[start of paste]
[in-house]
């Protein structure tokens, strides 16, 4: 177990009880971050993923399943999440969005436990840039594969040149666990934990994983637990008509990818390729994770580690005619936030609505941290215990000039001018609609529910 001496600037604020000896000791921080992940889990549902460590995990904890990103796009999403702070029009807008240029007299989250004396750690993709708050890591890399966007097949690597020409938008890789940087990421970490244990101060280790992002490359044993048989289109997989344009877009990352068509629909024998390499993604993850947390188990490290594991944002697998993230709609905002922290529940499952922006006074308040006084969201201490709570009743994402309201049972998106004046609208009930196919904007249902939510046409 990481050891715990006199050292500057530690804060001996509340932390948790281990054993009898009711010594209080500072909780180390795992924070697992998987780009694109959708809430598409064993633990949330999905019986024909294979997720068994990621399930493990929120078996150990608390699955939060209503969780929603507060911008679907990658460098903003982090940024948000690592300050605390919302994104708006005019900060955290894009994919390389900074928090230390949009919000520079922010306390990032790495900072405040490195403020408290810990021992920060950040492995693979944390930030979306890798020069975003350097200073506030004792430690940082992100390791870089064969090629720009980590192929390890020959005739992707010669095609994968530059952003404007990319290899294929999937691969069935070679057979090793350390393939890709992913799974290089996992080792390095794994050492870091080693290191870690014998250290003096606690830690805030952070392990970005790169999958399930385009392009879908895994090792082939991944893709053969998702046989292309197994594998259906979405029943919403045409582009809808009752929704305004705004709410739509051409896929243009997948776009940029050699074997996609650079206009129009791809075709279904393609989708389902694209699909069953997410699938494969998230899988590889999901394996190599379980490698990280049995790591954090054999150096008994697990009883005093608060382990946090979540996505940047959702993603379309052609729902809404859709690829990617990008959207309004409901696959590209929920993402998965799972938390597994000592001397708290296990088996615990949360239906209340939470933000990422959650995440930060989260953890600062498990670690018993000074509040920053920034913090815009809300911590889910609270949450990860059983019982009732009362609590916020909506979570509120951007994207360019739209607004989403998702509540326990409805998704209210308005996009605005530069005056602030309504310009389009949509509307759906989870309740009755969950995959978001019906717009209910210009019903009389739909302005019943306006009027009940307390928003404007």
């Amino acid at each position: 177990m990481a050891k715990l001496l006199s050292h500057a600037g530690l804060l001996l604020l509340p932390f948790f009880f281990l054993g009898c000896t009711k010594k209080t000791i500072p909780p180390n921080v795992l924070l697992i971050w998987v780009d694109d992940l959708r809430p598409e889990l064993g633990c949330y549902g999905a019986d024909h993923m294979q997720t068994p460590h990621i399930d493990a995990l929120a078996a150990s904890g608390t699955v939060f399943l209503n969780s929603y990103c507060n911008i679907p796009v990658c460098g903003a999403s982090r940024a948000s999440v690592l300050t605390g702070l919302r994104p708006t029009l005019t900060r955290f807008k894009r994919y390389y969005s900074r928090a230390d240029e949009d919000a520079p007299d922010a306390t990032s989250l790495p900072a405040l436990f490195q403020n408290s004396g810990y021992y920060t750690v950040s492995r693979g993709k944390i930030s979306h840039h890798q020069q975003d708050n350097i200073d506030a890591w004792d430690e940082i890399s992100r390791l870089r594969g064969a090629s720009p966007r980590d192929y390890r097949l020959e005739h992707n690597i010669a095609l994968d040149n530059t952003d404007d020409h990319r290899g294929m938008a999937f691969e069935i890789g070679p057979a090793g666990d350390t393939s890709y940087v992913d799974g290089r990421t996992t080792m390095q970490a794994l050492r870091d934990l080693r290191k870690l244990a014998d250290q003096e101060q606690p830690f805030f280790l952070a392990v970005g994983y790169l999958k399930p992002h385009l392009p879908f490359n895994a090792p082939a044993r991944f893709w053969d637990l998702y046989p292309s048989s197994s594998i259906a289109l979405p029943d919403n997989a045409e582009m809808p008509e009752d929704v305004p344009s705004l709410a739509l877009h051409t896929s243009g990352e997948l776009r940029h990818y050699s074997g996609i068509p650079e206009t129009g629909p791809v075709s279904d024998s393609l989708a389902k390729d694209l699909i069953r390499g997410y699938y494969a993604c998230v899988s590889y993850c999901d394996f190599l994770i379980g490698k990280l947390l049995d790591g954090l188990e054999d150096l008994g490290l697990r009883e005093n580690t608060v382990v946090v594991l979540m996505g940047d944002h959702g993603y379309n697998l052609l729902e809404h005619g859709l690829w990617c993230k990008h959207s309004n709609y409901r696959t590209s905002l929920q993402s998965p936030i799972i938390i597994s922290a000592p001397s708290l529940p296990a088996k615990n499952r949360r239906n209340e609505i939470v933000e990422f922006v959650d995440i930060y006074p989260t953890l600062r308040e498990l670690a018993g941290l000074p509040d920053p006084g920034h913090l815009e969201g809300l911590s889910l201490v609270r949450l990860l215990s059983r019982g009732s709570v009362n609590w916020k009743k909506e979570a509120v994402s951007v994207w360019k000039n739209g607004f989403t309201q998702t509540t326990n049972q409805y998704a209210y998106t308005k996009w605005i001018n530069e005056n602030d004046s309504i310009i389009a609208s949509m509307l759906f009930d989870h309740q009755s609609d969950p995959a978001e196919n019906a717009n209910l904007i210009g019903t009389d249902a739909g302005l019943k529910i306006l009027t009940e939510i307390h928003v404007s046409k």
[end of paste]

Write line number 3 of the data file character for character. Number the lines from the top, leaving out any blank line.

């Amino acid at each position: 177990m990481a050891k715990l001496l006199s050292h500057a600037g530690l804060l001996l604020l509340p932390f948790f009880f281990l054993g009898c000896t009711k010594k209080t000791i500072p909780p180390n921080v795992l924070l697992i971050w998987v780009d694109d992940l959708r809430p598409e889990l064993g633990c949330y549902g999905a019986d024909h993923m294979q997720t068994p460590h990621i399930d493990a995990l929120a078996a150990s904890g608390t699955v939060f399943l209503n969780s929603y990103c507060n911008i679907p796009v990658c460098g903003a999403s982090r940024a948000s999440v690592l300050t605390g702070l919302r994104p708006t029009l005019t900060r955290f807008k894009r994919y390389y969005s900074r928090a230390d240029e949009d919000a520079p007299d922010a306390t990032s989250l790495p900072a405040l436990f490195q403020n408290s004396g810990y021992y920060t750690v950040s492995r693979g993709k944390i930030s979306h840039h890798q020069q975003d708050n350097i200073d506030a890591w004792d430690e940082i890399s992100r390791l870089r594969g064969a090629s720009p966007r980590d192929y390890r097949l020959e005739h992707n690597i010669a095609l994968d040149n530059t952003d404007d020409h990319r290899g294929m938008a999937f691969e069935i890789g070679p057979a090793g666990d350390t393939s890709y940087v992913d799974g290089r990421t996992t080792m390095q970490a794994l050492r870091d934990l080693r290191k870690l244990a014998d250290q003096e101060q606690p830690f805030f280790l952070a392990v970005g994983y790169l999958k399930p992002h385009l392009p879908f490359n895994a090792p082939a044993r991944f893709w053969d637990l998702y046989p292309s048989s197994s594998i259906a289109l979405p029943d919403n997989a045409e582009m809808p008509e009752d929704v305004p344009s705004l709410a739509l877009h051409t896929s243009g990352e997948l776009r940029h990818y050699s074997g996609i068509p650079e206009t129009g629909p791809v075709s279904d024998s393609l989708a389902k390729d694209l699909i069953r390499g997410y699938y494969a993604c998230v899988s590889y993850c999901d394996f190599l994770i379980g490698k990280l947390l049995d790591g954090l188990e054999d150096l008994g490290l697990r009883e005093n580690t608060v382990v946090v594991l979540m996505g940047d944002h959702g993603y379309n697998l052609l729902e809404h005619g859709l690829w990617c993230k990008h959207s309004n709609y409901r696959t590209s905002l929920q993402s998965p936030i799972i938390i597994s922290a000592p001397s708290l529940p296990a088996k615990n499952r949360r239906n209340e609505i939470v933000e990422f922006v959650d995440i930060y006074p989260t953890l600062r308040e498990l670690a018993g941290l000074p509040d920053p006084g920034h913090l815009e969201g809300l911590s889910l201490v609270r949450l990860l215990s059983r019982g009732s709570v009362n609590w916020k009743k909506e979570a509120v994402s951007v994207w360019k000039n739209g607004f989403t309201q998702t509540t326990n049972q409805y998704a209210y998106t308005k996009w605005i001018n530069e005056n602030d004046s309504i310009i389009a609208s949509m509307l759906f009930d989870h309740q009755s609609d969950p995959a978001e196919n019906a717009n209910l904007i210009g019903t009389d249902a739909g302005l019943k529910i306006l009027t009940e939510i307390h928003v404007s046409k």